Bowie is not alone in the art section of your local bookstore. He shares space with thinky books like How Music Works, by ex-Talking Heads frontman David Byrne, and Visual Music, a vast tome celebrating the gallery career of a man who has coached them both, Brian Eno.
The question of Brian Eno’s proper job description frequently sends critics and fans from the worlds of both art and popular music into a jumble of cross discipline hyphenates; producer-composer, musician-theorist, performer-videographer. But according to Christopher Scoates, director of the University Art Museum at California State University, Long Beach, Eno is a hybrid of all of the above, and represents a welcome changing of the guard in the museum culture, which he terms “slippage,” after years of rigorous debate around the juxtaposition of “high” and “low” culture, elite and mass culture, and fine and popular art. Scoates, who put together Visual Music with generous input from Eno and a coterie of Eno-savvy writers, artists and professors, says that this “dynamic network of disciplines coming together” is one of the main reasons he finds Eno’s work so fascinating.
“There has always been a sort of a tension between traditional museum programs and the ever-growing influence of pop culture,” says Scoates, just days before flying to London to launch the book with Eno at the Royal College of Art. “If we just look at the Walker Art Center’s Internet Cat Video Festival last year, the Alexander McQueen show at the Met, the David Bowie Is show at the V&A, Kraftwerk playing sold out performances at both the MoMA and The Tate, and even the recent Stanley Kubrick Exhibition at LACMA, museums are trying to expand their spaces in order to accommodate this sort of convergence of media. There’s a kind of an awkward tension, or what I call slippage, between the disciplines, where what would seem to be a natural fit is actually not at all. And where these disciplines are starting to come together that I think there’s great success from museum programs going forward.”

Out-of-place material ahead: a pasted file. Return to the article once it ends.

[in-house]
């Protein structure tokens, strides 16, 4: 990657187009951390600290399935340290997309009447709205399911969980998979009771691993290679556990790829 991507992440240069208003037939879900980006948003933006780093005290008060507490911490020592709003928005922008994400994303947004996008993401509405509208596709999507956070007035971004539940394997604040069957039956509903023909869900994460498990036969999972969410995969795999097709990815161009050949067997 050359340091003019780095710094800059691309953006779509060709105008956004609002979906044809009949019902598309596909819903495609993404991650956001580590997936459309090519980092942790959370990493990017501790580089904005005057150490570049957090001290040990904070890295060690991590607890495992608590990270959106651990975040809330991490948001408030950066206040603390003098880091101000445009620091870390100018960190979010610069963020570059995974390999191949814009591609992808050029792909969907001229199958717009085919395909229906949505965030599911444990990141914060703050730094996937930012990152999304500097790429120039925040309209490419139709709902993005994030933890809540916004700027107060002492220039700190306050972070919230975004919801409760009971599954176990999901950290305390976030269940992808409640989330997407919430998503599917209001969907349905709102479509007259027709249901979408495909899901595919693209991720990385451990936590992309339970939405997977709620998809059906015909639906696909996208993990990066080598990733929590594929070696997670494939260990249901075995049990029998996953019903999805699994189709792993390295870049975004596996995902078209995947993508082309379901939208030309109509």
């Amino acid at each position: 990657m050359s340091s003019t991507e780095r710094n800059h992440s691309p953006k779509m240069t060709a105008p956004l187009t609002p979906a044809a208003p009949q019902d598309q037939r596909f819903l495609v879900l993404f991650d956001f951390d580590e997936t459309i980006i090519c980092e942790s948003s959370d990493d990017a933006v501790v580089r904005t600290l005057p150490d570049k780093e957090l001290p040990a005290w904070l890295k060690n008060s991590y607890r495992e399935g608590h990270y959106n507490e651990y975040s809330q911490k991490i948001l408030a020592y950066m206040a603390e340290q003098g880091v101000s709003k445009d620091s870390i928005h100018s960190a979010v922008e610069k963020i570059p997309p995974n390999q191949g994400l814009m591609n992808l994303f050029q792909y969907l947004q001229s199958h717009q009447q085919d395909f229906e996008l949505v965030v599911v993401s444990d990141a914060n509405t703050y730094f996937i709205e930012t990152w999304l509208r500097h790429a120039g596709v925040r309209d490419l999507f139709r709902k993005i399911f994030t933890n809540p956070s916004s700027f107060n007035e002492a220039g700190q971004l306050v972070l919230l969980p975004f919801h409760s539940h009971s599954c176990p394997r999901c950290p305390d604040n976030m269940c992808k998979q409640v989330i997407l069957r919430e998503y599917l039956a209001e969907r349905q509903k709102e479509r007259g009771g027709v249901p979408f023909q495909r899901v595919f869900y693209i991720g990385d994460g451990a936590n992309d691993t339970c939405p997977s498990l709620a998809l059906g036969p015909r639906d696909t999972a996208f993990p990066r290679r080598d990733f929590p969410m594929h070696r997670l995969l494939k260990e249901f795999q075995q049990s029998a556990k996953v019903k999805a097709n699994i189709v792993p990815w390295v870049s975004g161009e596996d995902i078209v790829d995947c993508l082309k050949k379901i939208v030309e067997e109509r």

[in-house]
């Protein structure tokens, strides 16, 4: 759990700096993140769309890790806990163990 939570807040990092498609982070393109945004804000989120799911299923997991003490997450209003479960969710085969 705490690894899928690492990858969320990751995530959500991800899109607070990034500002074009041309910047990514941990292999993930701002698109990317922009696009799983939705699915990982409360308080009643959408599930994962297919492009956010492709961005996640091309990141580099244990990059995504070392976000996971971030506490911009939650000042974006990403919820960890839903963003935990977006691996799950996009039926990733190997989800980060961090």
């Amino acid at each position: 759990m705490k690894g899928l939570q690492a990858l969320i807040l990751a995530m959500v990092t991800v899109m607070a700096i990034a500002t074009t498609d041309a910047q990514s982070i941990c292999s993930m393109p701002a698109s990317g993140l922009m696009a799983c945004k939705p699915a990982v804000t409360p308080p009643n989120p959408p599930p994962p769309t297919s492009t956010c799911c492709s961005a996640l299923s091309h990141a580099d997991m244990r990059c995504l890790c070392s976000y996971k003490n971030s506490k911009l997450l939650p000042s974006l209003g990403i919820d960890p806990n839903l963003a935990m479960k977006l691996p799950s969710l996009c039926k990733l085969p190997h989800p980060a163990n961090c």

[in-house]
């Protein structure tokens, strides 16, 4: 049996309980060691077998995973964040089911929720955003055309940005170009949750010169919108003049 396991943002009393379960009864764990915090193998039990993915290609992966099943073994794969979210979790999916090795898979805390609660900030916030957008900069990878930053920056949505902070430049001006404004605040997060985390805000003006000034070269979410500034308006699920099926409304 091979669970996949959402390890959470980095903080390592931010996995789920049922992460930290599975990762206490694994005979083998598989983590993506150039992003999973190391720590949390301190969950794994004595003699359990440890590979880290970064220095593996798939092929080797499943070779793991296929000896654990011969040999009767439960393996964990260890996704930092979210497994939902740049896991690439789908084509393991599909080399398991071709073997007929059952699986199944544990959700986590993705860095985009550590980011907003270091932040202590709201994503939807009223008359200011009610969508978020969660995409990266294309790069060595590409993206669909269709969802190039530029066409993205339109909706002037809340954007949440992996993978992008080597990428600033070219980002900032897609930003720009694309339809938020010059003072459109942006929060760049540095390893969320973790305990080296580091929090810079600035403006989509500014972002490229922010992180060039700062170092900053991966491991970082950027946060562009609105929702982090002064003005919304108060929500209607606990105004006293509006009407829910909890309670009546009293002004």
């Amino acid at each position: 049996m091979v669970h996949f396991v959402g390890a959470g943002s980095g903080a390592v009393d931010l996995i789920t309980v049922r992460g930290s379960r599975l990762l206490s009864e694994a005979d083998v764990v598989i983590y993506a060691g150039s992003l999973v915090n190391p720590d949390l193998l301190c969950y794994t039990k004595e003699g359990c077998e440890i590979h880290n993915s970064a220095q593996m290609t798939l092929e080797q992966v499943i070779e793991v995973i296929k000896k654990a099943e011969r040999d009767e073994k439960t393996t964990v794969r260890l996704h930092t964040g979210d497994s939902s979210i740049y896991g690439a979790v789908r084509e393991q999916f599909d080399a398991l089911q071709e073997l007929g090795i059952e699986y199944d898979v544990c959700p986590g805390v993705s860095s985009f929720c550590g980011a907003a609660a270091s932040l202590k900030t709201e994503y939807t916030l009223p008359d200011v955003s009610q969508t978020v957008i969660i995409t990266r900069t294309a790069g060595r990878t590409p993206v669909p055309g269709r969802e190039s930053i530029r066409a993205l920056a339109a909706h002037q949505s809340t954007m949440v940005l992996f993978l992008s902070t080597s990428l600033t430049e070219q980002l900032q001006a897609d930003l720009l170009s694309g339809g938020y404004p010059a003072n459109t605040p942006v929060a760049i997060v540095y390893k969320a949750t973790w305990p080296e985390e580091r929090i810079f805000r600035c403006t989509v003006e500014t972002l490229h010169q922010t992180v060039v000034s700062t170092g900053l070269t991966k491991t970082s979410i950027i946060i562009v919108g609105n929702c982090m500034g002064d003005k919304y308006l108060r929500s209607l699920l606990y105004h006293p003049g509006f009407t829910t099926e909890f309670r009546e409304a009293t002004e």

Like many contemporary art critics, curators and gallery directors, Scoates came of age in the 1970s, when popstars like David Bowie appeared to have literally fallen to earth. While acknowledging the impact of glam and futurist rockers, Scoates adds that the acceptance of these former outsiders into modern museum culture is more indicative of a change in the way galleries shift to a more multi-media, or immersive, experience.
“I grew up in England,” says Scoates, “and the first album I ever bought was Ziggy Stardust, so I’m a huge Bowie fan, and as such I followed the notion that most of the great musicians out of England went to art school. Brian Eno is a prime example of this, he went to art school in Ipswich, in 1964, and studied with Roy Ascott who started this thing called the Groundcourse which was incredibly groundbreaking in the way that he wanted to teach his students. From there, Brian went to Winchester College of Art and rebelled against the formal educational art system of the time, in painting, and was really doing a lot of performances, all based in Fluxus. In 1968, he did something called The Drip Event, which was a [Fluxus artist] George Brecht piece, so Brian really spent all of his early years in art school, thinking about sounds, cybernetics, and systems. Those who only know Brian Eno as the producer of U2 and Coldplay, or as a collaborator to David Bowie, are going to be surprised.”